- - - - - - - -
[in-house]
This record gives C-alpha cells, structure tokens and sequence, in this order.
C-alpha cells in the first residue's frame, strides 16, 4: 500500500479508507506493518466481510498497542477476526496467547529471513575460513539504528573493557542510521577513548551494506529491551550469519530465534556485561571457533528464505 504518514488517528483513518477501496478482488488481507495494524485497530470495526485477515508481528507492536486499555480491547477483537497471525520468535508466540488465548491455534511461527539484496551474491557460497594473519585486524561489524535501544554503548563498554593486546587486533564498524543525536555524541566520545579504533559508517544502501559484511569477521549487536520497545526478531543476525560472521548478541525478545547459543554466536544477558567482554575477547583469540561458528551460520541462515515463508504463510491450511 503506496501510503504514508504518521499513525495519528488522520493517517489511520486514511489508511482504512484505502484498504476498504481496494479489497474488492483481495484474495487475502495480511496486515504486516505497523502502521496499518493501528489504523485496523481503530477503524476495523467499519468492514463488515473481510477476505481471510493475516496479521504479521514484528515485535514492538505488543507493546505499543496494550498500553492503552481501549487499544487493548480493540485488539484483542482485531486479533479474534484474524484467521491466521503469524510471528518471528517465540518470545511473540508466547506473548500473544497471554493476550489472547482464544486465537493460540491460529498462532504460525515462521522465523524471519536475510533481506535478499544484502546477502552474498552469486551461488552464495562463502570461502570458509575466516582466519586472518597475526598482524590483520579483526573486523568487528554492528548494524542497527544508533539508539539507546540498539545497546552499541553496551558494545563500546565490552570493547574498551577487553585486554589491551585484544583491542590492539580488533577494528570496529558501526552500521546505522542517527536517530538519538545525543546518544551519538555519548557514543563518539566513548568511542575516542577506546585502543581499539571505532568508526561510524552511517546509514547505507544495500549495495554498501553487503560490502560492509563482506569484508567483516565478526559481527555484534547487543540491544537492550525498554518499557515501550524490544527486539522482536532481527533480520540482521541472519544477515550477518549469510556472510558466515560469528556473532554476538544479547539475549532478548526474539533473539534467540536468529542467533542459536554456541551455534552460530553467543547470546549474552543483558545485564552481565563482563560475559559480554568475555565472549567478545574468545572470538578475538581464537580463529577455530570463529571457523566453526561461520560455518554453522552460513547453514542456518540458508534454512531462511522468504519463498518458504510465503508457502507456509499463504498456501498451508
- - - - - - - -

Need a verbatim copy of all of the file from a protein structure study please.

[in-house]
This record gives C-alpha cells, structure tokens and sequence, in this order.
C-alpha cells in the first residue's frame, strides 16, 4: 500500500479508507506493518466481510498497542477476526496467547529471513575460513539504528573493557542510521577513548551494506529491551550469519530465534556485561571457533528464505 504518514488517528483513518477501496478482488488481507495494524485497530470495526485477515508481528507492536486499555480491547477483537497471525520468535508466540488465548491455534511461527539484496551474491557460497594473519585486524561489524535501544554503548563498554593486546587486533564498524543525536555524541566520545579504533559508517544502501559484511569477521549487536520497545526478531543476525560472521548478541525478545547459543554466536544477558567482554575477547583469540561458528551460520541462515515463508504463510491450511 503506496501510503504514508504518521499513525495519528488522520493517517489511520486514511489508511482504512484505502484498504476498504481496494479489497474488492483481495484474495487475502495480511496486515504486516505497523502502521496499518493501528489504523485496523481503530477503524476495523467499519468492514463488515473481510477476505481471510493475516496479521504479521514484528515485535514492538505488543507493546505499543496494550498500553492503552481501549487499544487493548480493540485488539484483542482485531486479533479474534484474524484467521491466521503469524510471528518471528517465540518470545511473540508466547506473548500473544497471554493476550489472547482464544486465537493460540491460529498462532504460525515462521522465523524471519536475510533481506535478499544484502546477502552474498552469486551461488552464495562463502570461502570458509575466516582466519586472518597475526598482524590483520579483526573486523568487528554492528548494524542497527544508533539508539539507546540498539545497546552499541553496551558494545563500546565490552570493547574498551577487553585486554589491551585484544583491542590492539580488533577494528570496529558501526552500521546505522542517527536517530538519538545525543546518544551519538555519548557514543563518539566513548568511542575516542577506546585502543581499539571505532568508526561510524552511517546509514547505507544495500549495495554498501553487503560490502560492509563482506569484508567483516565478526559481527555484534547487543540491544537492550525498554518499557515501550524490544527486539522482536532481527533480520540482521541472519544477515550477518549469510556472510558466515560469528556473532554476538544479547539475549532478548526474539533473539534467540536468529542467533542459536554456541551455534552460530553467543547470546549474552543483558545485564552481565563482563560475559559480554568475555565472549567478545574468545572470538578475538581464537580463529577455530570463529571457523566453526561461520560455518554453522552460513547453514542456518540458508534454512531462511522468504519463498518458504510465503508457502507456509499463504498456501498451508